Hedge Funds Continue to cut Gold Bets

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Hedge funds and other large speculators are continuing to cut their bullish bets on gold as they position ahead of the Federal Reserve likely reducing its asset purchase program in just a few months time. According to the US Commodity Futures Trading Commission, net-long positions on futures and options contracts decreased by 4.1% as a result of expectations about central banks curbing record stimulus. Net-bullish bets across 18 US-traded commodities rose slightly by 0.1%, but this year has been tough for commodities in general with silver and gold leading the losers’ table with losses of around 30% and 19% respectively.

As the US economy continues to modestly improve, the pressure on energy commodities led to some gains in natural gas and WTI oil but copper has been under heavy selling pressure since November, something which historically has been a bearish sign for the global economy.

Gold has been in a 12-year bull trend but the yellow metal has been struggling since September 2011. After hitting an intraday high of $1,923.7/oz in September 2011, gold has now retreated 28% and is firmly in a bear market. Volatility has been increasing and the precious metal experienced a slump of 10% in just two consecutive sessions in April – hammering home the bearish slant on the price.

At its last meeting, the Bank of Japan left its monetary policy unchanged and has so fair failed to address the problem of volatility that has been rising in JGB’s. ‘Abenomics’ has been criticised lately and investors are again questioning whether the aggressive monetary easing will do anything for the Japanese economy. In the US, the latest comments in the direction of reducing the $85 billion bond purchase package to probably around $65 billion have also weighed on the yellow metal. The FED will meet tomorrow and investors are anxiously waiting for some clues about future policy. Even though the FED isn’t expected to announce anything major, investors remain alert to the possibility of the FED reining in its purchasing soon. Is quantitative easing coming to an end? Probably not, but the odds are rising.

The FED has been monetizing US debt for over 4 years now and has purchased $2.3 trillion of national debt from Dec 2008, expanding its balance sheet to over $3 trillion. Gold surged over this period, rising some 80%. With such a bold and prolonged asset purchase program in place, it was expected that inflation would pick up but, so far, that hasn’t been the case (or officially anyway). In fact, the latest consumer price report shows an increase of just 1.1%, although the man on the street cannot reconcile that with his shopping bill… If the FED puts a foot on the brake with QE we are likely to see renewed volatility in gold and possibly a tow below the old lows of April around $1320/oz.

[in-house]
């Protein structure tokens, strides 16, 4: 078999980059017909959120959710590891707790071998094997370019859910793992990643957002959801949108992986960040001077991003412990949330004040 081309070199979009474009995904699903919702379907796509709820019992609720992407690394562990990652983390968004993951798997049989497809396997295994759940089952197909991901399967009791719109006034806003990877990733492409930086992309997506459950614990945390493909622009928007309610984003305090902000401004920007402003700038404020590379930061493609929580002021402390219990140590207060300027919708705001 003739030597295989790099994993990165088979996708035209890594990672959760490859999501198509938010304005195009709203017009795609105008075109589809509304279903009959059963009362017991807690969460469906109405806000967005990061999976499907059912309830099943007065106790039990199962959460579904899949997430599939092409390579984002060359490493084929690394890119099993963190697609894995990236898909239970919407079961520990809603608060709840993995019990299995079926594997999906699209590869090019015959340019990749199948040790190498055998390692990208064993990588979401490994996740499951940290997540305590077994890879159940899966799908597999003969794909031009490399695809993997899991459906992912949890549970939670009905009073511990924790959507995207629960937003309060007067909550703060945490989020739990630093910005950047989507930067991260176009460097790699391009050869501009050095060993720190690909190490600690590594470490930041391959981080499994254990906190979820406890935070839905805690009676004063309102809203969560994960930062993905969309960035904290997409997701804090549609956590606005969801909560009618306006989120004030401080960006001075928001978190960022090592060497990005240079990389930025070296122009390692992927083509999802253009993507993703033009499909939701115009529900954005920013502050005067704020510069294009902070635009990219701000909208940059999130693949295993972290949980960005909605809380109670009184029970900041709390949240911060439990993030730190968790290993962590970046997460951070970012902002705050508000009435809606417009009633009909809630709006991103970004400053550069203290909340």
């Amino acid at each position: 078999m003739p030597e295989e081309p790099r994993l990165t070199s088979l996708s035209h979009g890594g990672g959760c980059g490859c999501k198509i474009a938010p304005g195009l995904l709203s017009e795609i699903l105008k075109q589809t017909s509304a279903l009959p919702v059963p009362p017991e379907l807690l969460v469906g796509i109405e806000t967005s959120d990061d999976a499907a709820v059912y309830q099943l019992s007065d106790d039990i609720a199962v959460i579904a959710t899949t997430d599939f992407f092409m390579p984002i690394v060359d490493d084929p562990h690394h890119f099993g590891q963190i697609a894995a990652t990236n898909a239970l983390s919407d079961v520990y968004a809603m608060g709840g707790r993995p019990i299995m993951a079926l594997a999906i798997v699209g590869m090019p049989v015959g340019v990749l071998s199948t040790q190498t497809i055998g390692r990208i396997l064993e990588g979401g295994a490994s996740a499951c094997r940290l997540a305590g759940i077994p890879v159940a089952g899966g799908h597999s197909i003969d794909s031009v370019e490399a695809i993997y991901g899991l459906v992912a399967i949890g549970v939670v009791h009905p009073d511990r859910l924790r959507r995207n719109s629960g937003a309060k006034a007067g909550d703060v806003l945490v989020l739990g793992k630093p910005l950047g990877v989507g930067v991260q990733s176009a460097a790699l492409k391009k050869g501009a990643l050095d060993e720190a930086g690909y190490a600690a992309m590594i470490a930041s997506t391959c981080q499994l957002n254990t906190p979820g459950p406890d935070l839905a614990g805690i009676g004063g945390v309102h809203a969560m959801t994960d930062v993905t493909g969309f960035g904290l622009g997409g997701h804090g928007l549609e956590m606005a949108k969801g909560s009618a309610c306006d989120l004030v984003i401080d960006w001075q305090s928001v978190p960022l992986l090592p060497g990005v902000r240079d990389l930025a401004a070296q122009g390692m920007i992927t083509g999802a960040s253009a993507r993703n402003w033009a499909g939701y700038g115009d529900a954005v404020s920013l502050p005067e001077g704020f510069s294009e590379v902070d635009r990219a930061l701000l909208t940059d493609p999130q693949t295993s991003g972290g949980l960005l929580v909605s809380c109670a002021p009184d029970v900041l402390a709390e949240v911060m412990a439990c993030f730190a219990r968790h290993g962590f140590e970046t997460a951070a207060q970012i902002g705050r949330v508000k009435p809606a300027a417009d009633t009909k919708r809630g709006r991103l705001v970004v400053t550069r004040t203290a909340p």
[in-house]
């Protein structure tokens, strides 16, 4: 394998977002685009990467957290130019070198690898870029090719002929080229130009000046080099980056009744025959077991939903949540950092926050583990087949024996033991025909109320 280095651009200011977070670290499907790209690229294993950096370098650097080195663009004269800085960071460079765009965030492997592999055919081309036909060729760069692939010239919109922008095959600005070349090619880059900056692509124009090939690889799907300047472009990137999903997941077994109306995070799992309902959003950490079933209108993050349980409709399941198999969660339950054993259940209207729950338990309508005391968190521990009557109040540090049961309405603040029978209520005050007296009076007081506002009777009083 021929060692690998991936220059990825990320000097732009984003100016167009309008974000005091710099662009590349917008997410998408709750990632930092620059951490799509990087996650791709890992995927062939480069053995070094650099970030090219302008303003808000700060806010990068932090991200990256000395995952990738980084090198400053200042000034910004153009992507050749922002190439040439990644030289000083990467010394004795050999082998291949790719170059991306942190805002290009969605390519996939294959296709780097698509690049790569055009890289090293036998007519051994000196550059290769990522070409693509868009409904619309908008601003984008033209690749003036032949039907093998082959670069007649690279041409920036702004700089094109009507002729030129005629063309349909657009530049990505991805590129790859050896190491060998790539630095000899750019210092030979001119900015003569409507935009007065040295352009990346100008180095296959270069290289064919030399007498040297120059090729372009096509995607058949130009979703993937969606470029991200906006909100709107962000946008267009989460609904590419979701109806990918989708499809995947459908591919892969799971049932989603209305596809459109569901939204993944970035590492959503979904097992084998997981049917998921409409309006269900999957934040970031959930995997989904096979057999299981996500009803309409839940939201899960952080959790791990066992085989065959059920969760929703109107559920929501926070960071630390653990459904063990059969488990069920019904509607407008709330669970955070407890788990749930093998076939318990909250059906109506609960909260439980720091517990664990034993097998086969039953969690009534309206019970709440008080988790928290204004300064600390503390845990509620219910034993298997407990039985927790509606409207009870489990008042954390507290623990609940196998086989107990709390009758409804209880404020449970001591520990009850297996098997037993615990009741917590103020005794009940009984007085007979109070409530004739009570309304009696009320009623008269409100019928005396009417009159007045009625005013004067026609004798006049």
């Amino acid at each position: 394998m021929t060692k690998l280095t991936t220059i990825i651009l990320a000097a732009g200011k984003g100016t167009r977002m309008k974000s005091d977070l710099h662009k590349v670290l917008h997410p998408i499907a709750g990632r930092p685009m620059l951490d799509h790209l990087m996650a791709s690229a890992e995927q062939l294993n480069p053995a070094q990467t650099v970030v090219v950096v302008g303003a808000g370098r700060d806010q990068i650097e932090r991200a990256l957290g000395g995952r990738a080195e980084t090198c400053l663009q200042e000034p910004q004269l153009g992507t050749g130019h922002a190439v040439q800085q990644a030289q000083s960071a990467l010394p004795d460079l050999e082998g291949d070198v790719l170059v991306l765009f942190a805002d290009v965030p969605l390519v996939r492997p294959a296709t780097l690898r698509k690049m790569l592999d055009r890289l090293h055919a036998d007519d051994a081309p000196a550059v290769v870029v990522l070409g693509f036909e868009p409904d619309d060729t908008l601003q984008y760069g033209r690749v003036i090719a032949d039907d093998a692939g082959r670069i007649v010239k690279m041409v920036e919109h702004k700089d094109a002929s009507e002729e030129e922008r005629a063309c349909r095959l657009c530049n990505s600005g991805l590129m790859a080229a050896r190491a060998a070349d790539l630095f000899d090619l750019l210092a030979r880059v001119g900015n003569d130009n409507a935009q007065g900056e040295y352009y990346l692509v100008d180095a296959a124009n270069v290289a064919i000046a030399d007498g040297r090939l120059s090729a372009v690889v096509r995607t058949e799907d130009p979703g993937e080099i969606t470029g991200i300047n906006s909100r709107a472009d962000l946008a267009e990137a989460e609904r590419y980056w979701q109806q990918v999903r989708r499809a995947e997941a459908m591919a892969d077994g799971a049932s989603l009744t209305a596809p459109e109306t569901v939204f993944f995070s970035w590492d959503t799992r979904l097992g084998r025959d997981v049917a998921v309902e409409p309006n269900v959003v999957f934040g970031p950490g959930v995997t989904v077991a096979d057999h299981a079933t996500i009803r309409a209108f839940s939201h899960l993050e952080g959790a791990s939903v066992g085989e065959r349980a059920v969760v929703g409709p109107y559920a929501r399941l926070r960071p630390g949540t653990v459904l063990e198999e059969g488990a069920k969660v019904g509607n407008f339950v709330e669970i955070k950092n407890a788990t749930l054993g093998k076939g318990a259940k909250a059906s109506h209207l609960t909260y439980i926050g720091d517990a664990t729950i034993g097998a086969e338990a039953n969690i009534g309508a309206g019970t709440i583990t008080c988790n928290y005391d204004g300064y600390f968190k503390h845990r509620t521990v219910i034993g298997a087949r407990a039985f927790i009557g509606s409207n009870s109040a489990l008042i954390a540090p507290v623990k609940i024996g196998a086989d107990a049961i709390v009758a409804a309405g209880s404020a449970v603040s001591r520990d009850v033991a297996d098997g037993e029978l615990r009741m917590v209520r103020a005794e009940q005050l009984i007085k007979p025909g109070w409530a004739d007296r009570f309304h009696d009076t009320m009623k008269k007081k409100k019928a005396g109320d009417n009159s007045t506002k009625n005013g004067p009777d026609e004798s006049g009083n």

Our old friend “Mr Subprime” John Paulson has been severely hit and wrongfooted by the missing link between QE and inflation and, probably the only one still holding tight on his bets given his pocket depth! He currently is the largest owner for the SPDR Gold Trust with 21.8 million shares. Unfortunately for Paulson & Co., this bet is performing around −17% YTD, which translates into a loss of more than $600 million now. Besides holding gold, Paulson also holds gold miners in his portfolio. Anglogold is his top holding and again another drag in the portfolio’s profits. The 28.3 million shares Paulson holds in the gold miner are losing him around $420 million. Adding both holdings together, we have a $1 billion loss.

The reasoning behind Paulson’s bet is very well founded but he has been unlucky with timing. Gold fundamentals are still strong with a tight supply and strong demand picture, but if the FED reduces QE, we may see fresh selling pressure with the unfolding of gold positions by many institutional investors. For the medium to long term, we are bullish on gold but in the short run we are likely to see more volatility and a possible further spike lower.

Unlike what happened in 2007, when Paulson got it right about the sub-prime market, this time Paulson is highly leveraged. In 2007, Paulson was using derivative assets worth only a small part of his portfolio and which wouldn’t have mattered much if they ended up worthless – classic asymmetric risk. That isn’t the case today, as Paulson has 25% of his portfolio tied to the development of gold prices. There’s an old saying – “sometimes you have to be wrong to be right” – Paulson’s learning this anew.

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